JIM SHUMP, 2UC: They need
to increase wages for better help.
DON RUPERT, lUC: If Food
Service is a non-profit organiza organization,
tion, organization, where are the profits going?
(Rawlings)
NANCY DAULTON, lUC: The
help down there are idiots and food
is tasteless. They need another re register
gister register on the food line and someone
capable of running it.
(Hume)
ERNIE LENT, lUC: Ive found
hair in my food, and the quality of
the meals is not tops.
JOHN WOENIARK, lUC: Prices
are too high for what is being serv served
ed served and most of the glasses are
dirty.
JIM HICKS, 2UC: I eat at Hume
only because it is close by.
KAREN DECKER, lUC: The
snack bar (Graham Area) is
greasy.
SHARON McKINNEY, lUC: The
food lacks variety, its the same
basic food week after week.
DAVID MILLER, 3AR:Humeis
average for a Food Service outlet.
The portions arent very big in
relation to price. The silverware
and glasses are constantly dirty.
(Jennings)
DILL AIERT, 2UC: They lack
variety and serve too small a por portion.
tion. portion. Id rather eat at Robbies or
the Gold Coast ... I dont like the
quality of the meat that Food Ser Service
vice Service has.
(Broward)
SAM BLOCK, 3JM: The ham hamburgers
burgers hamburgers are skimpy and Broward
is never clean when I eat here.
The tables are always slopped up.

Bud Robison, Gator Growl chair chairman
man chairman and Wilson Atkinson, Home Homecoming
coming Homecoming chairman.
UF Prof Named
Dr. James R. Anderson, chair chairman
man chairman of the Department of Geo Geography
graphy Geography at the UF has been elected
to a two-year term as president
of the Southern Division of the
Association of American Geo Geographers.
graphers. Geographers.
Anderson, who joined the UF
faculty in 1960, is author of num numerous
erous numerous articles on agricultural geo geography
graphy geography and resource use.
A graduate of Indiana University
with a Ph.D. from the University
of Maryland, Dr. Anderson was
formerly with the Research Ser Service
vice Service Division of the U. S. Depart Department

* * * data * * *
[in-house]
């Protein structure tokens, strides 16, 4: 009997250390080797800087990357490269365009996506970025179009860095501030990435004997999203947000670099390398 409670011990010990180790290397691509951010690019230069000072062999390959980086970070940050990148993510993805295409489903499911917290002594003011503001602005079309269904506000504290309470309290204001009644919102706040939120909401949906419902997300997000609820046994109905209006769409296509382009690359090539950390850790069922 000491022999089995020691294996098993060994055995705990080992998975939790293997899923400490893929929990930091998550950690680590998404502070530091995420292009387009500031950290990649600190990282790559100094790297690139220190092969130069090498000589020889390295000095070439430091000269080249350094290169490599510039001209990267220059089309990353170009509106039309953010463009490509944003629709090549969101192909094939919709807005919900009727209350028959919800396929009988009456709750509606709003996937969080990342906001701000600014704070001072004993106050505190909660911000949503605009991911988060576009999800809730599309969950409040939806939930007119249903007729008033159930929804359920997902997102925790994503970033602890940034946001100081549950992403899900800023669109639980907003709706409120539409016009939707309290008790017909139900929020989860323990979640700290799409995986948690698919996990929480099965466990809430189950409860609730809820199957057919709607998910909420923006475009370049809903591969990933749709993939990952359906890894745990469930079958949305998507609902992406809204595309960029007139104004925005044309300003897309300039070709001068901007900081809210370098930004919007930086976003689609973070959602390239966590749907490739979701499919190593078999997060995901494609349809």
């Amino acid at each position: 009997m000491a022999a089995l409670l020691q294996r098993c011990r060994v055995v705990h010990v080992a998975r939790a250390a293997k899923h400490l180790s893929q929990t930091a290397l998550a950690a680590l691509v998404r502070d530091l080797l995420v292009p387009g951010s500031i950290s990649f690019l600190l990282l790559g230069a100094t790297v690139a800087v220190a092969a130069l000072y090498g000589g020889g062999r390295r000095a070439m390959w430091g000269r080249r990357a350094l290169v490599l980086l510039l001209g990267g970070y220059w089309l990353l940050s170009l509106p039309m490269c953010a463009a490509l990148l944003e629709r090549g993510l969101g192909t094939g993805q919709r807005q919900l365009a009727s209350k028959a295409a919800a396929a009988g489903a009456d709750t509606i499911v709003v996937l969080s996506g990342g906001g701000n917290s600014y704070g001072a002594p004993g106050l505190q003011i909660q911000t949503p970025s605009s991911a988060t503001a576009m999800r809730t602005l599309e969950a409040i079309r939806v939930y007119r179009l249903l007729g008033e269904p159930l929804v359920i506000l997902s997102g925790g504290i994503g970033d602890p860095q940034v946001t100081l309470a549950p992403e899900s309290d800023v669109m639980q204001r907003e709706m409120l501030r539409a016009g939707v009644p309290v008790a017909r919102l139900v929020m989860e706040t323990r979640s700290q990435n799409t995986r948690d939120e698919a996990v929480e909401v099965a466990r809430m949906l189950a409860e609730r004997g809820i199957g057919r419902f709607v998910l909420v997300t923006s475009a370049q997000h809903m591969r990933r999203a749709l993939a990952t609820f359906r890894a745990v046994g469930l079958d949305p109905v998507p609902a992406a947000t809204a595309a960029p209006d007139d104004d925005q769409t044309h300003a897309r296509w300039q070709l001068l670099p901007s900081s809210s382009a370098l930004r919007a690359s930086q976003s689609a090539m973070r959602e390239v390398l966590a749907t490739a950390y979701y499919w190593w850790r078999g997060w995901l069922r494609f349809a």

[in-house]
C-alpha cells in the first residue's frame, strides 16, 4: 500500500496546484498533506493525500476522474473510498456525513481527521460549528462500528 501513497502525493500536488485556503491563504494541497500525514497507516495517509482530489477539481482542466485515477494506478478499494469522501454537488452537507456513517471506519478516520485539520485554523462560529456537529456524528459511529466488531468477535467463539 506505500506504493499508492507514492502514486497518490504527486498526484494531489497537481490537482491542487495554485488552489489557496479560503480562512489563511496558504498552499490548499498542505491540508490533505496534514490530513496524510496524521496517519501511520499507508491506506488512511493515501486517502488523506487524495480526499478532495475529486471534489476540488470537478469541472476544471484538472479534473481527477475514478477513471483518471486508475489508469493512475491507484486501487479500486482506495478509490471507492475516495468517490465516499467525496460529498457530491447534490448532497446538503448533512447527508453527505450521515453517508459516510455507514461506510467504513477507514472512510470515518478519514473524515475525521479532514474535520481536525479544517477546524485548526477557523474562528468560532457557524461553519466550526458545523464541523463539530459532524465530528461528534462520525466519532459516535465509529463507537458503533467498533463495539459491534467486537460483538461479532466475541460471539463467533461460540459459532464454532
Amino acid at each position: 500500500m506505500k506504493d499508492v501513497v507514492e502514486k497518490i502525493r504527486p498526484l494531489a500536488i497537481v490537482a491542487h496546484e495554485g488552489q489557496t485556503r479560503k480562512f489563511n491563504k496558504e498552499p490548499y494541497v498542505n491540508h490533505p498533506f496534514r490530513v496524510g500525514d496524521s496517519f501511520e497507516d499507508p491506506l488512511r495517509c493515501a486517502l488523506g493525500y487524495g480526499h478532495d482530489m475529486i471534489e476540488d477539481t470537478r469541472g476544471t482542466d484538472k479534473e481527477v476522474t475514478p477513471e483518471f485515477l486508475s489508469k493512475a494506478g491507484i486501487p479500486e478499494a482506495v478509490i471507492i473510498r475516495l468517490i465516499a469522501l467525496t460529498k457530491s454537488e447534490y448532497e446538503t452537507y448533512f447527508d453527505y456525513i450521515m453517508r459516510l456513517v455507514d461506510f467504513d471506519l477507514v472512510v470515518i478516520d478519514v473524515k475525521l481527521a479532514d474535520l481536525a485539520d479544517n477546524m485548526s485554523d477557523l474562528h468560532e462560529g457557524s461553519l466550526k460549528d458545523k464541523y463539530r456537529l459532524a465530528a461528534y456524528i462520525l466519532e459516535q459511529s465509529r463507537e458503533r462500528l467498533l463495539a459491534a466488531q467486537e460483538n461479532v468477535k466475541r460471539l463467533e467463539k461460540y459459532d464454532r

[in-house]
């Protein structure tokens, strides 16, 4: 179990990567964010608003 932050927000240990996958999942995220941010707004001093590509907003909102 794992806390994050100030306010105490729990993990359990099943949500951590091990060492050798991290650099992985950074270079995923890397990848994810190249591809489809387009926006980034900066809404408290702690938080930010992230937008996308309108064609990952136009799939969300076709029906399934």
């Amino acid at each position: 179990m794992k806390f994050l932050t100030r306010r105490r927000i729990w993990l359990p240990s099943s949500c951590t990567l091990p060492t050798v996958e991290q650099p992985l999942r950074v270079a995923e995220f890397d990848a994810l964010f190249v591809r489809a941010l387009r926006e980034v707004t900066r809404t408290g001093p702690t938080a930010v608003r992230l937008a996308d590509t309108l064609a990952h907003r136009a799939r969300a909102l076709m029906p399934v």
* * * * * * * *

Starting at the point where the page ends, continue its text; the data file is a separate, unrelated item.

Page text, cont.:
ment Department of Agriculture.

man on the STREET poll

MARALYN WARNER, 2UC: I
eat at Food Service only because
of the location. The tables and
floors are filthy and they offer poor
selections and lack variety. The
salads are dried out and the cokes
are watered down. Down in Bro Broward
ward Broward the special order line is too
slow. The supervisors are okay
when you consider the conditions
they work with.
(Hub)
ROSEMARY GEARY: Theyput
out too much pastry and it gets
stale. I dont like having to wait in
the food line all day for coffee.
DOROTHY GOODMAN: Em Employees
ployees Employees should be more courteous
to students and they should have
more people working to clean off
the tables. I have often found dirty
silverware and plates.
DON WILKINS: The service
is slow and undermanned. You
never get your moneys worth on
french fries and theres too much
ice in the cokes. The employees
talk to each other and dont pay
any attention to the students.
DON MALONE: The line is tob
slow at lunch and they dont clean
the tables fast enough. The french
fries are too skimpy a portion for
the price.

f 1| f wl Bl /W ~ j
j| ILmt 1 0
ml l
11 m %\l gi y
Mu m Jk 11 I Jmmm/W E 1
B||p 1
bHI
Ibh|<
She's head over wheels slacks, jeans and 1
, mon in trim WALK SHORTS with \
for the man in trim,
FARAH MANUFACTURING CO., INC. EL PASO, TEXAS

(Editors Note: Matza comments
here on problems he encountered
in conducting this poll.)
It was interesting to note the few